Isham’s full note after the jump…
“CBS Evening News” anchor Scott Pelley‘s old enough to have grown up in a world where CBS News was a titanic force, looming over the horizon. Today, CBS fights for its share of an ever-expanding audience, not just against ABC and NBC, but also CNN, Fox, and a myriad of digital news operations like BuzzFeed and Vice and Fusion. And he’s worried. “What I would like to see in journalism today is a renaissance that spreads to the Internet — what many consider to be old-fashioned journalistic values.”
In an interview with AM New York, Pelley says the seemingly limitless supply of information available to consumers carries a risk–the difficulty of knowing whom to trust. He argues the internet needs some of the same old school values that were taught in newspaper and TV newsrooms:
Those values are not common on the Internet. They are common among major newspapers, they are common among major television networks, etc., but they need to become the ruling principles of what we’re reading on the Internet. It’s never going to be perfect, it’s never going to be pervasive, but I think we’re at an inflection point here in journalism and in media now where we’re making a decision about the quality of our country going forward because of the quality of the information that we’re offering our audience. It worries me a great deal, and I’m often on my bandwagon banging the drum, particularly with young people who are interested in journalism because we need them, but we need them to be good.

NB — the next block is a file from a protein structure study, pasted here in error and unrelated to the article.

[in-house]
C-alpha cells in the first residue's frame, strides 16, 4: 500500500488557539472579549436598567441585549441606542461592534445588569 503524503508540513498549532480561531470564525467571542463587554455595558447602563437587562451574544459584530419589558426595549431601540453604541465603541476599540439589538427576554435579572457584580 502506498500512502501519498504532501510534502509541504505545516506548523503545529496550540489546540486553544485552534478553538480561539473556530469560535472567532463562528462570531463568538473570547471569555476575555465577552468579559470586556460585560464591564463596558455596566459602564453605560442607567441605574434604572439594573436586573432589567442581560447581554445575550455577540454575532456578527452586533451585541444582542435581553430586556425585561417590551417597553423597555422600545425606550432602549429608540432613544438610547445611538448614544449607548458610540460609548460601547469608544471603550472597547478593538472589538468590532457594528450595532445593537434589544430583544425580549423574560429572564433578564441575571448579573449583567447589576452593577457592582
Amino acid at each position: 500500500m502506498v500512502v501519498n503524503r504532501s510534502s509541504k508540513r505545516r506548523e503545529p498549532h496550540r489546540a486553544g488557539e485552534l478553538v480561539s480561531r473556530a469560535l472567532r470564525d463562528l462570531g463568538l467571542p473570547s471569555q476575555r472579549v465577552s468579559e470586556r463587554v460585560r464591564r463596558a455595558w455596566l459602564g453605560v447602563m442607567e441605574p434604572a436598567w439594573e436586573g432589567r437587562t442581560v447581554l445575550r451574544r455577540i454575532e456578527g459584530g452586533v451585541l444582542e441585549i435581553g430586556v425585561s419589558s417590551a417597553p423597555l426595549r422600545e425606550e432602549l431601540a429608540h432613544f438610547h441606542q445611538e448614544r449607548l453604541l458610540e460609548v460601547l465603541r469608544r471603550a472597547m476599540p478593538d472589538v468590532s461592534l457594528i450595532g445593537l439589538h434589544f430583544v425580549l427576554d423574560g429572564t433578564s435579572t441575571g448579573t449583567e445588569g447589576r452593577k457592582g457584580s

Martha Teichner’s first report for CBS News was back on Nov. 8, 1977 with legendary newser Walter Cronkite sitting at the anchor desk. Teichner interviewed survivors of a collapsed damn which killed 38 people at a religious college in Georgia.
It all came full circle 37 years later when Teichner visited The Library of Congress’ National Audio-Visual Conservation Center, the world’s largest collection of moving images, while reporting a piece for this week’s “CBS Sunday Morning with Charles Osgood.” Check out what she found…